These strong-willed, selfless 53-man rosters are forged in the molten pit of despair known as training camp: two-a-day practices, searing heat, immense fatigue. These activities serve to stratify the players and solidify the depth chart, create team chemistry, learn new concepts and improve position skills, and--perhaps the most important aspect of all--form a bond between players and across the team.

Brett, by not coming to training camp but showing up during preseason games to play a season, you are impeding your team's chances to win a Super Bowl. Plain and simple.

Play until you're 65. No one cares. But have the decency to go through two-a-days; sit in tape sessions with your teammates; help the younger quarterbacks develop their skills for when you DO really retire; help build chemistry with your wide receivers; help build TEAM chemistry, as a team leader.

Is that to much to ask for a professional being paid millions of dollars a year?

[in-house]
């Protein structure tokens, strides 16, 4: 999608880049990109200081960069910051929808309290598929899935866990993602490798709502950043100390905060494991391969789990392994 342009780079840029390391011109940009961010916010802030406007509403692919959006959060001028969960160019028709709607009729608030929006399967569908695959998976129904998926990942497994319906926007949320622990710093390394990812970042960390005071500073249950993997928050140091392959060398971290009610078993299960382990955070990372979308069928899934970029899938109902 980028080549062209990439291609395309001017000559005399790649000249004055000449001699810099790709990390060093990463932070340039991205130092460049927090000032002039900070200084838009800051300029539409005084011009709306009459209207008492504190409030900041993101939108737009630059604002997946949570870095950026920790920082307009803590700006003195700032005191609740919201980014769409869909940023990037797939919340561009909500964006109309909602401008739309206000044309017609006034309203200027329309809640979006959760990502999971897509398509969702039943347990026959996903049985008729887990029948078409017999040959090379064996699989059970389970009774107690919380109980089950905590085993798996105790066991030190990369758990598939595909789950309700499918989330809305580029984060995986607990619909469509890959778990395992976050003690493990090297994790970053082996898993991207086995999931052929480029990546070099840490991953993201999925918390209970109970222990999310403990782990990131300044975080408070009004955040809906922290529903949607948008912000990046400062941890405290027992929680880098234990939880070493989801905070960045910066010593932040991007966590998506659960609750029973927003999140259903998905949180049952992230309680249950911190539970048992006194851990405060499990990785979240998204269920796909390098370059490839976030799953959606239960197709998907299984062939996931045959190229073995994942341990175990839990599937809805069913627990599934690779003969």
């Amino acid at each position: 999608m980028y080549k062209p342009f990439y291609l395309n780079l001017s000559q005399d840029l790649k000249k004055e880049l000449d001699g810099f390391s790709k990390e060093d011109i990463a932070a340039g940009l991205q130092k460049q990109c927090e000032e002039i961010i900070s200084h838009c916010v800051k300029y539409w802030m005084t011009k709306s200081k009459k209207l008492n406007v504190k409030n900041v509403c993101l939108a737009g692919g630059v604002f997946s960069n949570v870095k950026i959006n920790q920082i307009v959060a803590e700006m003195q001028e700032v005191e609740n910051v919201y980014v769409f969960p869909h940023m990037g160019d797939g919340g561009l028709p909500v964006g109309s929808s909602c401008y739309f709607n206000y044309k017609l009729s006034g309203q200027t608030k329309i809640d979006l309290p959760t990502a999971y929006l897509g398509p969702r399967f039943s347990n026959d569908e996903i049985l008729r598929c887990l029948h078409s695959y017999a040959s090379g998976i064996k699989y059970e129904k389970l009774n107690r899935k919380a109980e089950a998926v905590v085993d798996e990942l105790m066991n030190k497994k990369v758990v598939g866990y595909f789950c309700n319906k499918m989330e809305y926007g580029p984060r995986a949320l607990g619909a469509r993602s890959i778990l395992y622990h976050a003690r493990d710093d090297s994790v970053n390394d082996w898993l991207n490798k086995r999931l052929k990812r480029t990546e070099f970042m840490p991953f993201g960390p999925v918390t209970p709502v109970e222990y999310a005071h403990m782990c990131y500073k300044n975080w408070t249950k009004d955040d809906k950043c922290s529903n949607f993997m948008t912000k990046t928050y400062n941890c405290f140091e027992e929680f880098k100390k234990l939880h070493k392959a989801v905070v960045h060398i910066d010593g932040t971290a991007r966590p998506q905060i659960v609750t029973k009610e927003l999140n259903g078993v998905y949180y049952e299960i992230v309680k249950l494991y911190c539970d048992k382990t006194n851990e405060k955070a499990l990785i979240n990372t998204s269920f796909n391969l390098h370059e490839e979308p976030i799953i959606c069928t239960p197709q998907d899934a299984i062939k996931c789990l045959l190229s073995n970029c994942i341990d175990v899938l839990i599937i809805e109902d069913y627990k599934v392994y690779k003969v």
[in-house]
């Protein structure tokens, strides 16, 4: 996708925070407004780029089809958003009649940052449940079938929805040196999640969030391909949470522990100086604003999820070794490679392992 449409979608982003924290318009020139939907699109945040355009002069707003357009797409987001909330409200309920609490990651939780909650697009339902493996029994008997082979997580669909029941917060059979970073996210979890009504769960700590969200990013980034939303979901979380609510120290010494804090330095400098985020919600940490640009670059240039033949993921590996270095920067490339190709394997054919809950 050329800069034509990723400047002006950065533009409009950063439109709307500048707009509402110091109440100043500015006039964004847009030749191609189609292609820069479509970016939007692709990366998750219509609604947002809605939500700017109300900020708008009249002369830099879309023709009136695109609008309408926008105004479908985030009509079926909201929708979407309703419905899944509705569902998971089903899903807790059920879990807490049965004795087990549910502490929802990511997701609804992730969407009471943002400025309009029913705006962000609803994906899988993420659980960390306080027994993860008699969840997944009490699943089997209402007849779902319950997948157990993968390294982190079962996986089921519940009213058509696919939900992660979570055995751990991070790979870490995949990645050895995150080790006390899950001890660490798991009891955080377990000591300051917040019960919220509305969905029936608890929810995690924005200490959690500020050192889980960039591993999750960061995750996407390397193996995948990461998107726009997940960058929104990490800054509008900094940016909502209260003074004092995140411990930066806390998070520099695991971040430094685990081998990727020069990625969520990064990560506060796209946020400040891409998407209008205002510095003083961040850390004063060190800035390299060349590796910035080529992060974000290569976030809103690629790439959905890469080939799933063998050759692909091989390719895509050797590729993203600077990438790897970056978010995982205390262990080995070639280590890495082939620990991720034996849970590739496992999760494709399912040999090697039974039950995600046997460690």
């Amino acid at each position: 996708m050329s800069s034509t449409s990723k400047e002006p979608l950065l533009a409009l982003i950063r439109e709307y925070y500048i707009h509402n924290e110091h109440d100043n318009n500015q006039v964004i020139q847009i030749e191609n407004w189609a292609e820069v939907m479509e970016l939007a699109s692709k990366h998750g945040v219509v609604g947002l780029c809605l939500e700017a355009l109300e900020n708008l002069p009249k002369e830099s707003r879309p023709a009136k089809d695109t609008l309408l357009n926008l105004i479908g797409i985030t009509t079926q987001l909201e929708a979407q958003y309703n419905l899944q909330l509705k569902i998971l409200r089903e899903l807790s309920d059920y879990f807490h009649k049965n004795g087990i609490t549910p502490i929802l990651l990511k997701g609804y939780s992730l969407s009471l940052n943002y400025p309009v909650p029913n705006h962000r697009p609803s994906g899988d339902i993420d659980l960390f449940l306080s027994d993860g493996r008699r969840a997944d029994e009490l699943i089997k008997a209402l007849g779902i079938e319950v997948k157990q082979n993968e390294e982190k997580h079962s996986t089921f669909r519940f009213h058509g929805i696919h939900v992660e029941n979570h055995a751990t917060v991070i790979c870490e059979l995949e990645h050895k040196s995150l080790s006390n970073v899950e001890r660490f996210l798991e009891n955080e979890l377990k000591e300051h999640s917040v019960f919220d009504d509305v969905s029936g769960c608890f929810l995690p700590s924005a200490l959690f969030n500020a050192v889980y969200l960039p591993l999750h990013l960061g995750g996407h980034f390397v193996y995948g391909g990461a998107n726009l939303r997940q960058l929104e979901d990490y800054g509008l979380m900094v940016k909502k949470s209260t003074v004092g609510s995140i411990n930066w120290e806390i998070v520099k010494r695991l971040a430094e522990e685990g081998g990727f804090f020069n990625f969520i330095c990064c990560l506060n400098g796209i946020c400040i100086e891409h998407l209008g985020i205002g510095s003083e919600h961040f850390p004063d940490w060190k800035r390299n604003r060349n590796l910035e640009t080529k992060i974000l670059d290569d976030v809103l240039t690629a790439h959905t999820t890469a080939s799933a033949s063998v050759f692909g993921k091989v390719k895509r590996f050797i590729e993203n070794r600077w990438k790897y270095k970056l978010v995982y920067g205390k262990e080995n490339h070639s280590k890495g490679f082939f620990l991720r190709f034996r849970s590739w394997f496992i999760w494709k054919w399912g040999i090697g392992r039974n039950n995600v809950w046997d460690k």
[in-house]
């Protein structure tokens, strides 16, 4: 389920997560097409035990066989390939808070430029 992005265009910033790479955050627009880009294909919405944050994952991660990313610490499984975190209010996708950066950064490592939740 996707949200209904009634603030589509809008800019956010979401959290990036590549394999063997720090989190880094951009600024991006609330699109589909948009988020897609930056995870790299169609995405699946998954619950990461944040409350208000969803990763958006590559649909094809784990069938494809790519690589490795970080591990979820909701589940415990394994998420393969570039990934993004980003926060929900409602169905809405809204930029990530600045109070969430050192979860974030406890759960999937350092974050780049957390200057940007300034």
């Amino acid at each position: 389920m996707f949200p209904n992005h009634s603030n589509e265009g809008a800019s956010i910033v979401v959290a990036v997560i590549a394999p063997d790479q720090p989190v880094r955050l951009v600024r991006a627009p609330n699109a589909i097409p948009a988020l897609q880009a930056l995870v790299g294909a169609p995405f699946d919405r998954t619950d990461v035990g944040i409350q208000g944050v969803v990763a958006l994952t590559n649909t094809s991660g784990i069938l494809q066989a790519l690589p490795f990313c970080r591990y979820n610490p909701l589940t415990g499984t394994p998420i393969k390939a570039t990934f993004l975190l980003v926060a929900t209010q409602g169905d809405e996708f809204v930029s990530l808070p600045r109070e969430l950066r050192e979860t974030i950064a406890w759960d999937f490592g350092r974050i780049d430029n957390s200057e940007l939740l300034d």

Stop being a douche, Brett.

Sincerely,

Sports Fans Everywhere

Tuesday, August 10, 2010

The (Potential) Legacy of George W. Bush

I realize that a Venn diagram of readers of the Atlantic and readers of Fear Goggles looks something like this, with blue and red representing the respective demographics:
, but I want to spread this message:

Jeffrey Goldberg has a great idea for President George W. Bush:

In this generous and visionary statement can be found the seed of an important task for ex-President Bush. I would hope -- especially now that he is finished writing his book -- that he would speak out for Muslim enfranchisement in America, in particular in the wake of the "Ground Zero" mosque controversy. He should let American Muslims know that he accepts them as equal citizens under law, and that all Americans, but particularly members of his own party, should do the same. This is an important task, and I believe that George W. Bush is the best man for it.